Jonathan Fryer

Do Gay Men Have a Poor Sense of Direction?

Posted by jonathanfryer on Tuesday, 17th June, 2008

Scientific research rarely makes me laugh out loud, but the findings from work done by Ivanca Savic and Per Linstrom of the Stockholm Brain Institute in Sweden (published yesterday in the American journal, ‘Proceedings of the National Academy of Sciences’) have led to the conclusion that heterosexual women and gay men have symmeticral brains, whereas heterosexual men and lesbians have asymmetrical ones. I have long beeen persuaded by the argument that sexual orientation is largely a matter of nature rather than nurture, i.e. determined by biology (including neurology) rather than psychology, let alone being a matter of ‘choice’. But this new research gives signifcant added weight to the theory previously propounded by Qazi Rahman at Queen Mary, University of London, just up the road from where I live, that differential brain structures make heterosexual women and gay men worse a having a sense of direction than their heterosexual male or lesbian counterparts. The first time I heard that argument, as Nancy Mitford would say, I shrieked, but now it seems at last that not only can husbands and wives find valid reasons for ‘her indoors’ being crap at map-reading, but it gives a whole new dimension to the old Lily Savage jibes about ‘dizzy queens’.

Link: www.pnas.org  

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7 Responses to “Do Gay Men Have a Poor Sense of Direction?”

  1. Anonymous said

    Again one of those “scientific” researches. I’m a gay man and I have a better sense of direction than anybody else I know. Therefore my friends (gay or straight) usually trust on me when we should find some place.

    I don’t know why some people are heterosexual, other homosexual and yet other bisexual, but frankly I don’t give a dam.

  2. I would hope we don’t Jonathan. Give me an OS map and compass of where I am I can get you out of there by ready reckoning. My car is full of street maps no sat nav and I can find anywhere. Also take mne somewhere once even without a map and I’ll get you back.

  3. Jennie said

    Yeah. I’m really good at mapreading, and my wife is crap.

    I do wish that people could be evaluated as to their individual skills and not as to what genitals they possess or who they like to shag.

    But until that time comes, it would be interesting to see brain scans of myself and Mister Mat to see if he falls into female and I fall into male on this test as well…

  4. [...] Fryer reports on research suggesting that gay men and straight women have symmetrical brains, which give them a worse sense [...]

  5. Jane Salmon said

    This research is really interesting. I have been married for 29 years. My husband has been heterosexual for 26 years. He has been bi sexual for two and gay for the last year. He has always been brilliant at reading maps and finding his way anywhere. Like Stephen Glenn he can find his way back very easily too. He also gets very insecure and anxious until he has located his bearings in a strange place. He will never ask for directions! I don’t know if this still applies as he does not speak to me now, but it would interesting to know.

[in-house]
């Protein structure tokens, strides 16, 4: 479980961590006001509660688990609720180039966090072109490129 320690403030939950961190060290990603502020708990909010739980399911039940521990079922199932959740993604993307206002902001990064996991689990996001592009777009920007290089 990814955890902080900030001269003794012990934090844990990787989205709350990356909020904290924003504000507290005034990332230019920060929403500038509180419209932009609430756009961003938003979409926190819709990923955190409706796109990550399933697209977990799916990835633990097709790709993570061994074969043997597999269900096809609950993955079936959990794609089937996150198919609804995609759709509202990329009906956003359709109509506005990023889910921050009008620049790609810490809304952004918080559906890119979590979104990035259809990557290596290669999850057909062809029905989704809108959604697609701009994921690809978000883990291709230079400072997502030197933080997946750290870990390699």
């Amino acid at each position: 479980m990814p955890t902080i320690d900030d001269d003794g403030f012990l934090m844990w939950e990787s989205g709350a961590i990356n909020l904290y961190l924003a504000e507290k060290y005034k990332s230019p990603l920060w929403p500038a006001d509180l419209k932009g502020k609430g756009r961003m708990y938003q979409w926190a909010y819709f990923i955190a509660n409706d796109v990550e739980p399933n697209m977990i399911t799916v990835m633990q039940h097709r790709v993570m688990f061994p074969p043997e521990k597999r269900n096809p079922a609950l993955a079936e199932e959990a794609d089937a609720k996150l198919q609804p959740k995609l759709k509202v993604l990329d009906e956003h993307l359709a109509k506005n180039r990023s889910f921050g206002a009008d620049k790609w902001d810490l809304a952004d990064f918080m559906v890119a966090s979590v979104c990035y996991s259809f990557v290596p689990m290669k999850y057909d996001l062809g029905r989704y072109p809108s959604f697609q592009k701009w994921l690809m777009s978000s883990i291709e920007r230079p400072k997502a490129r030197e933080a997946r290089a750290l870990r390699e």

His neural patterns have definitely changed. He has had a complete identity change. He no longer thinks in the same way as he did. He no longer likes animals where he loved our family pets before. He cannot relate to his kids and has forgotten how to father them He sees them as contemporaries.(Actually if ever anyone needed evidence of why gay people should not have children it is here…. He was a great Dad before although he had a strong feminine side to him and was very nurturing, now he doesn’t care much at all. He has lost the capacity to empathise, which is again something in the brain that causes development of empathy which goes back to lack of parent/child attachment in early years. When he was going throught the change process from heterosexual to bi then gay, he had different personalities that were very distinct. he could not remember what each of the personalities had said from day to day. His mannerisms also changed and he started to look gay. Something has happened to his brain without any doubt.

  6. Greg said

    Jane, perhaps your husband was always gay. When he has always had a “strong feminine side” that seems likely in my humble opinion. I’m sure he’s acting differently since he’s come out, but I would think that’s more due to him being able to act like himself, purposefully acting more feminine to fit in with other gay guys, or emulating the gay guys he hangs out with (if he does). As far as intrest in his kids, perhaps after finally coming out he is simply more focused on himself and being excited about experiencing life as a gay man, sort of like a high school or college student in their first fling or relationship.

  7. Johnny said

    Thank you for this, appriciated!
    Greets,
    תיירות גאה

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